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WHERE ARE THE STUDENTS? Whitson and Porco wonder.
Cory Bass/The Gauntlet

Full-contact forums for SU Election

Academic and presidential candidates face off in no-holds barred debate

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"I wasn't that interested," commented a departing student.

That sentiment summed up students' reactions to Tuesday's Students' Union Vice-president Academic forum. Nic Porco and Bryndis Whitson commented on the lack of students at the Speaker's Corner location, a change from last year's arena of the columns in MacEwan Hall.

The forum blasted off with the two candidates outlining their platform points.

Whitson thinks the Academic portfolio is the best way to input student ideas into university policies. She discussed direct entry and said students must know what each faculty offers before applying. As well, she feels the Universal Student Ratings Instrument could improve its efficiency by including more quantitative and qualitative questions.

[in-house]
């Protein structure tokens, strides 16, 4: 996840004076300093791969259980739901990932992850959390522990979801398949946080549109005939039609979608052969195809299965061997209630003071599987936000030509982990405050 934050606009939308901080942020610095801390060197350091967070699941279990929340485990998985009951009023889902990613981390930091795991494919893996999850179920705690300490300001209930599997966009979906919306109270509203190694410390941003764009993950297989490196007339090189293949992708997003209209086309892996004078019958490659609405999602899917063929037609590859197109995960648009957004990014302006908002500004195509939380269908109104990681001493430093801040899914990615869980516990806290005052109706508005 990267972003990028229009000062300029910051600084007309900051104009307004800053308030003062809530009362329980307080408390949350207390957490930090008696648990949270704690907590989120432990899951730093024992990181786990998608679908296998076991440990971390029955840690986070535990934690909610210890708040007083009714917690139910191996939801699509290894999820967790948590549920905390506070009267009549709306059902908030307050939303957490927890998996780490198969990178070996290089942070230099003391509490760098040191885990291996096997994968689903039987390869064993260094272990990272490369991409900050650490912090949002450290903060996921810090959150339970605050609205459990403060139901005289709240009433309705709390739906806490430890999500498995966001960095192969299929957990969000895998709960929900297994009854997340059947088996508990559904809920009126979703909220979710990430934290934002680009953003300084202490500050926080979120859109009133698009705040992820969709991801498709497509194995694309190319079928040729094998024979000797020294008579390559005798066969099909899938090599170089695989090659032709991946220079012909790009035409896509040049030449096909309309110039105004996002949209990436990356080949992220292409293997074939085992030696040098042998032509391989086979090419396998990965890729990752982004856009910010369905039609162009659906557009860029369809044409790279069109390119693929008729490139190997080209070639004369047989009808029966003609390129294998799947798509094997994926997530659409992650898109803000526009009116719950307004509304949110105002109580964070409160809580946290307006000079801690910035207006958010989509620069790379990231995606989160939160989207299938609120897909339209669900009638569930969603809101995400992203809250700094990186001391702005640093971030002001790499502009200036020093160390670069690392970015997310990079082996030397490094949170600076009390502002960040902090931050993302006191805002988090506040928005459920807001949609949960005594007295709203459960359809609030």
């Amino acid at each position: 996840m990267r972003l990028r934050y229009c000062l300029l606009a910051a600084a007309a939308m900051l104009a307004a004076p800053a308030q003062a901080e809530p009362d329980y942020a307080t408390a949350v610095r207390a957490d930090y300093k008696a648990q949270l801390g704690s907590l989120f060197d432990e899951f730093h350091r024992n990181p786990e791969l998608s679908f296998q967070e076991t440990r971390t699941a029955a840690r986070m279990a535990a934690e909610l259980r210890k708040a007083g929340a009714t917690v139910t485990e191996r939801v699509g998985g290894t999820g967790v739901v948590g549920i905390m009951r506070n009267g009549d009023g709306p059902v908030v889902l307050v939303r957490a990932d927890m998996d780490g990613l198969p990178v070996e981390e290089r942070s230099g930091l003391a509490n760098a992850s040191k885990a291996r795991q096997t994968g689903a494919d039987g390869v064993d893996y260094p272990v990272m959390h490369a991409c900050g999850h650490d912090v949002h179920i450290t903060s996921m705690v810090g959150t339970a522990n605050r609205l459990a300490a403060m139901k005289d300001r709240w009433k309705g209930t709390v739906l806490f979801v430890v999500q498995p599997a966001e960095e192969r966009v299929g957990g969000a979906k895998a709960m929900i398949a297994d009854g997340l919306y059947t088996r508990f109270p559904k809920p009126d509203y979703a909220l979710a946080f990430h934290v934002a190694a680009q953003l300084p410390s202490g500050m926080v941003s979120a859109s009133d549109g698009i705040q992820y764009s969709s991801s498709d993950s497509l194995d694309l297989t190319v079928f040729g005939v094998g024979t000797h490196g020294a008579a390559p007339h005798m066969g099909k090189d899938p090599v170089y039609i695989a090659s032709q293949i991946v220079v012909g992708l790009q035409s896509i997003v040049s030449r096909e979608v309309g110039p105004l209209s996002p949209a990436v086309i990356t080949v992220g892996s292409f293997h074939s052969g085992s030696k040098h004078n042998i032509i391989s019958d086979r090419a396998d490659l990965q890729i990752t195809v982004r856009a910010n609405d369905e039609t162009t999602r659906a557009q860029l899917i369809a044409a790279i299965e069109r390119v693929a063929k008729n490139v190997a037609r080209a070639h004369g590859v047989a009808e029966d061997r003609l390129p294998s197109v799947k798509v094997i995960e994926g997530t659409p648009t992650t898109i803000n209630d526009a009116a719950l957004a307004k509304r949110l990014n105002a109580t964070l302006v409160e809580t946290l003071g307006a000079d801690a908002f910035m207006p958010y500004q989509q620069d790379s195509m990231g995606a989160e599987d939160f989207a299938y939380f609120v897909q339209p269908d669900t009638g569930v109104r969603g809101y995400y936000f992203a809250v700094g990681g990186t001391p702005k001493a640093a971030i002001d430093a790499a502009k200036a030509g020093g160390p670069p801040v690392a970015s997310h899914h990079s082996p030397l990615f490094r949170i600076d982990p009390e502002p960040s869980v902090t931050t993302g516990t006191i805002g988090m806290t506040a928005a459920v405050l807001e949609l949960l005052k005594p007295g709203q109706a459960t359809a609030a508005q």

"One thing with the [USRI] is that the teaching evaluations are posted on the web," said Whitson. "All those should be looked at and it should only be one form with actual comments. You're not really interested in taking time to fill out two sheets. Instead of two forms, just the one."

Porco raised points about the University of Calgary enrolment policy which means allocating money on a per student basis. He said it was unacceptable for faculties that offer fewer courses to lose funding.

Like Whitson, Porco criticized the implementation of direct entry.

"The problem is that a lot of the degrees they're going to offer in place of the current system aren't in place yet," said Porco. "They have three degrees to approve before 2002. They're not going to be done in time. I don't care what they do. Students need to know that; students need to have options because these degrees are important to students."

An audience member asked the candidates their stance on differential tuition as the university plans to charge tuition depending on a student's faculty. Both agree it will hurt students in the long term.

"But it should be even. We should be helping each other as we're going through our academic life," said Whitson.

"But what about people who want to take courses between faculties?" asked Porco. "Let's say an engineer who wants to take a course in Social Sciences to broaden their education like everyone should? [Which faculty's] tuition do they pay?"

Students go to the polls March 14-16.

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